Calathea Louisae Care – The Complete Owner’s Manual

Calathea Louisae plants are one of the less common varieties of the intriguing and popular prayer plant, which gets its nickname from its unique leaf movements, which resemble hands lifted in prayer.

Also known as the Calathea Thai Beauty, the Calathea Louisa is an extremely attractive houseplant with vibrant yellow and deep green stripes on one side and a gorgeous purple underside.

Even though this pet-friendly plant grows all over the world today, it originates in the Brazilian rainforest, where temperatures are hot and humidity is high. This is important to know since proper Calathea Louisae care involves replicating these conditions.

Basic Calathea Louisae Care

Let’s get into the essential facts you need to know if you have a Calathea Louisae at home.

Thai Beauties want to live in tropical forests, which means they thrive in environments where temperatures are above 64 ˚F, humidity levels are high, water “rains” down often, indirect sunlight is bountiful, and rich soil provides adequate drainage and nutrients.

When grown outdoors, Calatheas do best in USDA Zones 8 and above, but they can thrive indoors almost anywhere with proper care.

How Much Light Does a Calathea Louisae Plant Need?

In their native environment, Calathea Louisae prayer plants grow under areas shaded by tall trees. However, these places also receive plenty of sunlight—enough to go around for all the tropical plants.

To replicate these conditions, give your Calathea tons of indirect sunlight and some shade. This doesn’t mean all shadeor in a window that receives little to no light.

Never put your Calathea Louisae in direct sunlight near a window—it will burn them!

How to Find Indirect Sunlight for Your Thai Beauty

Find a window (preferably north-facing) that gets a lot of bright direct sunlight. Then choose a place several feet away for your prayer plant. When the sun streams in, your plant’s shadow should look fuzzy. This is indirect sunlight.

If you have a light meter, consider measuring the light levels during the day. Your Calathea Louisae will thrive around 400 FC and survive with 200 FC. Any less than that, and you’re at risk of killing your prayer plant.

Your Calathea Louisae can tolerate up to 2 hours of direct sunlight, but if you can avoid it, you should. Adding a sheer curtain to your windows can be enough to protect your plant from the scorching sun.

Calathea Louisae adapts to the lighting conditions of your home, garden, greenhouse, or wherever you have it. For this reason, I recommend against moving your Thai Beauty around the house often.

The Best Soil Mixture for a Prayer Plant

Prayer plants like soil that drains well but also holds an adequate amount of moisture. The ideal soil pH for a Calathea is 6.5, and you should be careful to avoid soil with high amounts of fluoride (which tends to build up when you water plants with fluorinated tap water).

It can be difficult to strike the perfect soil balance, so I recommend creating this soil blend that provides nutrients:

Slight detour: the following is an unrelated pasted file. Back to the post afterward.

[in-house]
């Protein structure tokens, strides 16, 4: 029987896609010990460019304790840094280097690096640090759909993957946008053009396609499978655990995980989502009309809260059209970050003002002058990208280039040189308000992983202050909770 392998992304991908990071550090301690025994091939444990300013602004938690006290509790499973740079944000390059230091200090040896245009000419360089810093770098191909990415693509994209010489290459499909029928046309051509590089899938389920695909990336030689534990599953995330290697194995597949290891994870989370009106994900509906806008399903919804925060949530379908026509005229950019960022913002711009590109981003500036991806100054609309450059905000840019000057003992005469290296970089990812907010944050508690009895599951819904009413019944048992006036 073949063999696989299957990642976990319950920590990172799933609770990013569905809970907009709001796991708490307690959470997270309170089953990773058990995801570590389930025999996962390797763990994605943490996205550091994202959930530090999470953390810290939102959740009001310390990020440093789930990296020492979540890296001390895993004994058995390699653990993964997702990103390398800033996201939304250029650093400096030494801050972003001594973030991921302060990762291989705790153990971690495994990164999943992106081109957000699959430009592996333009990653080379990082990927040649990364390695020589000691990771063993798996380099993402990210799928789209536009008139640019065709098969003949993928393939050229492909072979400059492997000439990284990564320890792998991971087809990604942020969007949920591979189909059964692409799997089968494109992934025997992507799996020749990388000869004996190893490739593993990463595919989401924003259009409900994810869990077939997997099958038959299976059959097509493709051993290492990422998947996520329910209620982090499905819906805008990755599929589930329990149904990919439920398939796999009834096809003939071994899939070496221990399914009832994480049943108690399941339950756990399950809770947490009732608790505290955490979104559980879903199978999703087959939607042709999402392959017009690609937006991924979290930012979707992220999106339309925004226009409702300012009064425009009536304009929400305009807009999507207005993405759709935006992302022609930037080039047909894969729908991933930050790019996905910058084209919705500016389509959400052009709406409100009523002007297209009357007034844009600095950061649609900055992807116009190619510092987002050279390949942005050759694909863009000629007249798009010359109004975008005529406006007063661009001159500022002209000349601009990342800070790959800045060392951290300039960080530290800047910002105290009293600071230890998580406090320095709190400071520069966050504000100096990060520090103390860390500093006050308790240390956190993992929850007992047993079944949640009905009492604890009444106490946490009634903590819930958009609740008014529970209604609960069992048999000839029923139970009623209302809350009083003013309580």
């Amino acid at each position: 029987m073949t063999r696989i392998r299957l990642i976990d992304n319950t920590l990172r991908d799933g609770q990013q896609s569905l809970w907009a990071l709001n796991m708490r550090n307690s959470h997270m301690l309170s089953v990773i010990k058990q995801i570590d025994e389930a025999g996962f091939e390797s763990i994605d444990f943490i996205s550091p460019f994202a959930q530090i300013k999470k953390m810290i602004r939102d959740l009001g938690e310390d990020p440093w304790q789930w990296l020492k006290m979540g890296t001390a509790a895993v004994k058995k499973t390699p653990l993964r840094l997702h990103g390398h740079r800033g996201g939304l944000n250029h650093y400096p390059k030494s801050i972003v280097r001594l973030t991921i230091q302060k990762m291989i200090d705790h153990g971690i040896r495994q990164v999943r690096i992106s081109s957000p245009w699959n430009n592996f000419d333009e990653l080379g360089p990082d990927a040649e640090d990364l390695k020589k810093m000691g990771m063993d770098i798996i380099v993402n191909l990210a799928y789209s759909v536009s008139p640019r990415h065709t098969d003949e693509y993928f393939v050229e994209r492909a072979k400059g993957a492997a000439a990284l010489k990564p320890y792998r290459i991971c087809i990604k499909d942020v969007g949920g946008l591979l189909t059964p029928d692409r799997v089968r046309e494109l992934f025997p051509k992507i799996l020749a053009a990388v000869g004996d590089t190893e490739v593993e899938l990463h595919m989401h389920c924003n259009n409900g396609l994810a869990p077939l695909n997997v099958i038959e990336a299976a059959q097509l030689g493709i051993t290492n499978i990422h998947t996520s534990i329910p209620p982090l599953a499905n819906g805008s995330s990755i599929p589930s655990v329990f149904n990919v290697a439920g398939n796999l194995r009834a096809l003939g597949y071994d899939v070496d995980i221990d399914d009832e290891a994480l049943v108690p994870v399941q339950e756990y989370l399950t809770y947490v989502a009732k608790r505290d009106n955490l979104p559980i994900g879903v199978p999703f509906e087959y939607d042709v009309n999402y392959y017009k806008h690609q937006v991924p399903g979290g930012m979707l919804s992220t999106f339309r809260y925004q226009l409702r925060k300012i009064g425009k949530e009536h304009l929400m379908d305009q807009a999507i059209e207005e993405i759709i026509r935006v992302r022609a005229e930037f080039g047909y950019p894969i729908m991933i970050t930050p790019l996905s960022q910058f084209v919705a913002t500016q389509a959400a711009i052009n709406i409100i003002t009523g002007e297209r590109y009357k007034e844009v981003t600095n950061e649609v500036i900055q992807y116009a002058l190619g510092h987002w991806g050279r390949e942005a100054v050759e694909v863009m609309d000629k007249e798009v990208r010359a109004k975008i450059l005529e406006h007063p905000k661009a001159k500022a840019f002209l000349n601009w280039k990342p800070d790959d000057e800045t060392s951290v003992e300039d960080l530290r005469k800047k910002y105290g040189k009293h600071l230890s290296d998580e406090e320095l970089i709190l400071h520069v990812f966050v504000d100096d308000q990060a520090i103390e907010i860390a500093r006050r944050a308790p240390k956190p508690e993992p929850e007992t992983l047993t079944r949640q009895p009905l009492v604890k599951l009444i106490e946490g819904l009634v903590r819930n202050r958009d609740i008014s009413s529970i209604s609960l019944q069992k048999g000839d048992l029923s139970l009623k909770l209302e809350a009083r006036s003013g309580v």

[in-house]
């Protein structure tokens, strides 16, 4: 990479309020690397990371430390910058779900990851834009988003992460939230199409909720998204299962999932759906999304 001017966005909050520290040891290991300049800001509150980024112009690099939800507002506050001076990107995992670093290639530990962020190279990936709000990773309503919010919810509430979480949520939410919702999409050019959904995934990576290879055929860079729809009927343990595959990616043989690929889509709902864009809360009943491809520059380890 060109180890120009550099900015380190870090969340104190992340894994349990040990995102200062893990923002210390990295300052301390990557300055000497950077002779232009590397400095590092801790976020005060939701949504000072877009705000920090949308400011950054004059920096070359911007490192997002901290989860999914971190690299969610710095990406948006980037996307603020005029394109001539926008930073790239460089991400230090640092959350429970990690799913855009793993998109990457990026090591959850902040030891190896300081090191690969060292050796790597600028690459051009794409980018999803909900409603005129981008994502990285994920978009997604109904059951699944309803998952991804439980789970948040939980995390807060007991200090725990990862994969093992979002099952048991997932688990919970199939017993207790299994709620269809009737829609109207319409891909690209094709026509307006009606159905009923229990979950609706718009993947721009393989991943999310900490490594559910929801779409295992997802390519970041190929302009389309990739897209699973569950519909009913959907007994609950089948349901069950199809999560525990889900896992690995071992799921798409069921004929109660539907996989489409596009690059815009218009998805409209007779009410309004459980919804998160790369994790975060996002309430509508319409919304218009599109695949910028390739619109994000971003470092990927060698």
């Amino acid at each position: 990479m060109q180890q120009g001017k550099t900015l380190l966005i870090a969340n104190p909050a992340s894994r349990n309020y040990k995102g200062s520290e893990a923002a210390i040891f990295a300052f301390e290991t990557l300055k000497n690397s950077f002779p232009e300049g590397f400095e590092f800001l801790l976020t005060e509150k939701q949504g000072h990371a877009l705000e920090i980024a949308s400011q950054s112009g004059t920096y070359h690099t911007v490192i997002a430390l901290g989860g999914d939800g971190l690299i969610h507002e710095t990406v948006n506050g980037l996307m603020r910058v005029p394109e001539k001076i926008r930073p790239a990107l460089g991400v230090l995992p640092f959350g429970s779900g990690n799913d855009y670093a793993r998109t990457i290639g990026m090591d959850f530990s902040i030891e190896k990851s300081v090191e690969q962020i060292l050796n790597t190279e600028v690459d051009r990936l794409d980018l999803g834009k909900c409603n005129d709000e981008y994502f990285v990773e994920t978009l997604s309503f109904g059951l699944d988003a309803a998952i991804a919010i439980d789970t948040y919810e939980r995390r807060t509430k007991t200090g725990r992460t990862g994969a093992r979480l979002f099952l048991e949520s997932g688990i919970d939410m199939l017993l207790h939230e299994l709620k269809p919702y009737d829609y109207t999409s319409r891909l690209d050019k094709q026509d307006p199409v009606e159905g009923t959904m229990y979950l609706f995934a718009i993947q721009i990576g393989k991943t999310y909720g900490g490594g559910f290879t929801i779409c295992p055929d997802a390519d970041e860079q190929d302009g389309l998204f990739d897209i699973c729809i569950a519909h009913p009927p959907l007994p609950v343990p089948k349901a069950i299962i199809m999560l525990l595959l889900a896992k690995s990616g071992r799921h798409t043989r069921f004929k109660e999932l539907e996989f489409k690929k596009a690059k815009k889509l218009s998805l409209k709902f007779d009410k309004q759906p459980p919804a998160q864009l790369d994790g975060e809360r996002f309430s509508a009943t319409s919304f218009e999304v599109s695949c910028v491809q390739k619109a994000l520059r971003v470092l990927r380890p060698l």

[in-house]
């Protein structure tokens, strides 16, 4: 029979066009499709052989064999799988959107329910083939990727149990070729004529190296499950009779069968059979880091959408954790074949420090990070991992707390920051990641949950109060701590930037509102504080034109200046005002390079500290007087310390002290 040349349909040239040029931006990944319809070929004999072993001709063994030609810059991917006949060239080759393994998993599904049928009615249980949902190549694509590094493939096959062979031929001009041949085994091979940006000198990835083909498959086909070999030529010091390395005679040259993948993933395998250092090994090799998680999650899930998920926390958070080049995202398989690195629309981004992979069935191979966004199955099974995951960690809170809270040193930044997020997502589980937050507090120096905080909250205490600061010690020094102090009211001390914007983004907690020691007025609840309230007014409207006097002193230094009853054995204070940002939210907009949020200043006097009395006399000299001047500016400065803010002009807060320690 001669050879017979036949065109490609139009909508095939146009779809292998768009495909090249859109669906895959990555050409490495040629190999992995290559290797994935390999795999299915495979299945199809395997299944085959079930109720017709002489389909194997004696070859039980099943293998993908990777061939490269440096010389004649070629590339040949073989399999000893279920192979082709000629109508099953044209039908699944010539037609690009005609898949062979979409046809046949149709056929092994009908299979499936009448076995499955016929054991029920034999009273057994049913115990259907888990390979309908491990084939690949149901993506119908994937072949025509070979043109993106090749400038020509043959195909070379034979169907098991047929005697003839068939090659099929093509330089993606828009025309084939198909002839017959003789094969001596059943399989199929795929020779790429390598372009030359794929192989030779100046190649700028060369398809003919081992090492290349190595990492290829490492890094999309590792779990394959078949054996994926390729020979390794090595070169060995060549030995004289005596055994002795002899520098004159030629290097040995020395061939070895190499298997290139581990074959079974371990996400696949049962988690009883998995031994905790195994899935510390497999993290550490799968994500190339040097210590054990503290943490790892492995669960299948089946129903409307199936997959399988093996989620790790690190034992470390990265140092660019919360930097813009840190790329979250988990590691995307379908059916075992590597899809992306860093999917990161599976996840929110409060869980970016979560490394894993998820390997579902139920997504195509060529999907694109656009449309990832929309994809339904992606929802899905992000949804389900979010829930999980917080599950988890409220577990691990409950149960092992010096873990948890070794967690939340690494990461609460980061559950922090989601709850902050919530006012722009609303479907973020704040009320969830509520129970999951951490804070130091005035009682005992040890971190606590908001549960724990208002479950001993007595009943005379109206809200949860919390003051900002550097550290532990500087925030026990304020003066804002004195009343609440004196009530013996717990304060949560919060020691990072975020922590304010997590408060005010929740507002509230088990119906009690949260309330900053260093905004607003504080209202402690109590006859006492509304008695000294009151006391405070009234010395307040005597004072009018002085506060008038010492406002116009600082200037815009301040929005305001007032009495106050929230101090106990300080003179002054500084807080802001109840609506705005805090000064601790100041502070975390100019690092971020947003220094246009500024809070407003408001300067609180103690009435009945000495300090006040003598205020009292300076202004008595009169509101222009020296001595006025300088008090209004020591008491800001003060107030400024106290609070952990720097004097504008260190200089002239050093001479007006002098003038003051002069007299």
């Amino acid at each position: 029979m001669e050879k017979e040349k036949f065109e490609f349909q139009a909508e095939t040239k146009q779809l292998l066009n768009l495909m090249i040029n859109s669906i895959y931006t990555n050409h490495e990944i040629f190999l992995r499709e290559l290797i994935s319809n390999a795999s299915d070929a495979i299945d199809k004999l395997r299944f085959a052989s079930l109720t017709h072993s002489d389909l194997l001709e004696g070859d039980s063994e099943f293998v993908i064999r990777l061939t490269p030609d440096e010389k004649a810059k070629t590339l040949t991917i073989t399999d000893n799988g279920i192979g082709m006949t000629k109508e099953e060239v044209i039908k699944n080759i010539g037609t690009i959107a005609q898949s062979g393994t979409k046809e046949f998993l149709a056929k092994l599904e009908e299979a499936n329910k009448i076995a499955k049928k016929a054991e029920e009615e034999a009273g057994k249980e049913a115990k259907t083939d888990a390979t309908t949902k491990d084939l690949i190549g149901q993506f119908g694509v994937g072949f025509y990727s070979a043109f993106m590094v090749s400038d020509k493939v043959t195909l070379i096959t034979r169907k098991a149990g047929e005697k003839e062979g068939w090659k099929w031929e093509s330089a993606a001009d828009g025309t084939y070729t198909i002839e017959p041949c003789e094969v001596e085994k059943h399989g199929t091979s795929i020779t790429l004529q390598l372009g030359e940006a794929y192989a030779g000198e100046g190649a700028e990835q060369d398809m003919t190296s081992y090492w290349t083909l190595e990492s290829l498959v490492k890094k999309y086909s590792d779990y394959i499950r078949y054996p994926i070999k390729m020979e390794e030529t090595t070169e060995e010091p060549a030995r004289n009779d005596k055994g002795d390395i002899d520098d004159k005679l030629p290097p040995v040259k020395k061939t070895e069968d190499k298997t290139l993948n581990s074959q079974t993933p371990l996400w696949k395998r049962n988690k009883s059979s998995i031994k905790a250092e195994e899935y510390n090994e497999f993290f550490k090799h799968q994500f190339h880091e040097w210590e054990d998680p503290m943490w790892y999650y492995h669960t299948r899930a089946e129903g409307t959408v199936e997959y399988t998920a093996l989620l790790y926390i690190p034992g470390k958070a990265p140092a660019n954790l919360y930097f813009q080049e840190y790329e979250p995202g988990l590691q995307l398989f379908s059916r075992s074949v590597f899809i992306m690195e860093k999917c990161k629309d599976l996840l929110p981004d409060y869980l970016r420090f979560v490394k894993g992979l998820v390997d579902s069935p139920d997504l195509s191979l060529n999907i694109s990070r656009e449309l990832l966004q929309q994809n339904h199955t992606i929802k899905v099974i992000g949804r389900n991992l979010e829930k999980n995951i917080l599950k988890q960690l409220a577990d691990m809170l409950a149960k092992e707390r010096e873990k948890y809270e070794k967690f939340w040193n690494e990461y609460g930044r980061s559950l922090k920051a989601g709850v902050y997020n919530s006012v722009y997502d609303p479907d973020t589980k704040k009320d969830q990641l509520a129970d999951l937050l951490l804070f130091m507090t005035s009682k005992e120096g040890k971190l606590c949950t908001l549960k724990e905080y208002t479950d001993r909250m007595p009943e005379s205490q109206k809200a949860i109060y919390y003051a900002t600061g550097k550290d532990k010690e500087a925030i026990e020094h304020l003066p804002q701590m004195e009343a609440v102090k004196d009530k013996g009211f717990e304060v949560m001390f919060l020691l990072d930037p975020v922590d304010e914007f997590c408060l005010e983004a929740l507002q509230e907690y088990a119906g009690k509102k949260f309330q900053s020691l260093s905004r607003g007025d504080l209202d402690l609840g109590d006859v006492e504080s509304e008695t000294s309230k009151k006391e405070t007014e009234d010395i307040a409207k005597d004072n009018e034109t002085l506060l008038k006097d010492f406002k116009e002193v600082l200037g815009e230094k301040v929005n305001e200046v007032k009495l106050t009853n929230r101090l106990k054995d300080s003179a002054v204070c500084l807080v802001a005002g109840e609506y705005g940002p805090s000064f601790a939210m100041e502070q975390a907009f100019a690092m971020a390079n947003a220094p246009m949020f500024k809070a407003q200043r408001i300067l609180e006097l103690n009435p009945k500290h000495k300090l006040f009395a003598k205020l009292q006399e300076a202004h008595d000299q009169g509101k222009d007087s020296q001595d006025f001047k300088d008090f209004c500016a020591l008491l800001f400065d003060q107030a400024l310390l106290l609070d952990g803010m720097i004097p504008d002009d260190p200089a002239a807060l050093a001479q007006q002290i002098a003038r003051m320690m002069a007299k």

• 1 part soil
  • 1 part perlite
  • 1 part compost
  • 2 parts coco peat

You can also create a simpler blend of 3 parts peat and 1 part sand, but you’ll need to fertilize this one.

How to Water a Thai Beauty Prayer Plant

Unlike some houseplants plants that enjoy dry soil, Calathea Louisae prefers slightly moist soil most of the time. If you own a Thai Beauty prayer plant, expect frequent watering.

Calathea Louisae care involves watering your plant every 2-3 days for most of the year.

When your prayer plant is dormant in the winter months, you’ll want to increase the frequency of watering to every other day, about 3-4 times a week. However, you should decrease the amount of water you use.

When watering, avoid using tap water. Calatheas are sensitive to minerals. Instead, I recommend using rainwater or filtered water.

If the soil becomes too dry, your Calathea Louisae will lose color, and the leaves will dry out around the edges, becoming crunchy. Remember, moist soil is best for prayer plants.

Calatheas love humidity and moisture, but they don’t like drowning. Ensure that your Calathea is potted in a planter with plenty of drainage holes that allow the soil to breathe. If your Thai Beauty’s roots sit in stagnant water, it can cause root rot and brown spots on the leaves that signify overwatering.

Humidity Levels for a Calathea Louisae

In the tropical rainforest, Thai Beauties thrive in environments with 90% humidity. At 90% humidity, condensation would build up on the walls of your home—so you probably need to make some adjustments for your prayer plant.

You can wipe your plant’s leaves with a damp cloth, mist it a few times a day, or place a humidifier nearby. Whenever you give your Calathea Louisae humidity in these ways, make sure the water is lukewarm—not too hot and not too cold.

What Temperature is Good for Prayer Plants?

Prayer plants grow best in environments between 65-85˚F, but they prefer warmer temperatures. When small, Calatheas are more tolerant of cooler temperatures, but most mature plants struggle when temperatures fall below 65˚F.

Where Calathea Louisae lives, temperatures are stable. They can tolerate temperature fluctuations only up to 4˚F. So, avoid keeping your plants in areas with poor insulation or drafty windows.

How to Fertilize Your Calathea Louisae

You do not need to fertilize your Thai Beauty prayer plan—but feeding it nutrients will help it grow. These Calatheas can reach sizes up to 30 inches tall with lush 8-inch-long leaves! But remember, too little fertilizer is never a problem. Too much could kill your prayer plant.

If you decide to fertilize your Calathea Louisae, do it primarily during periods of growth and flowering, which occur between March and September.

You may be able to fertilize it as often as every two weeks during this time and every six weeks during autumn and winter. However, if your Calathea is dormant, sick, or damaged, do not fertilize it.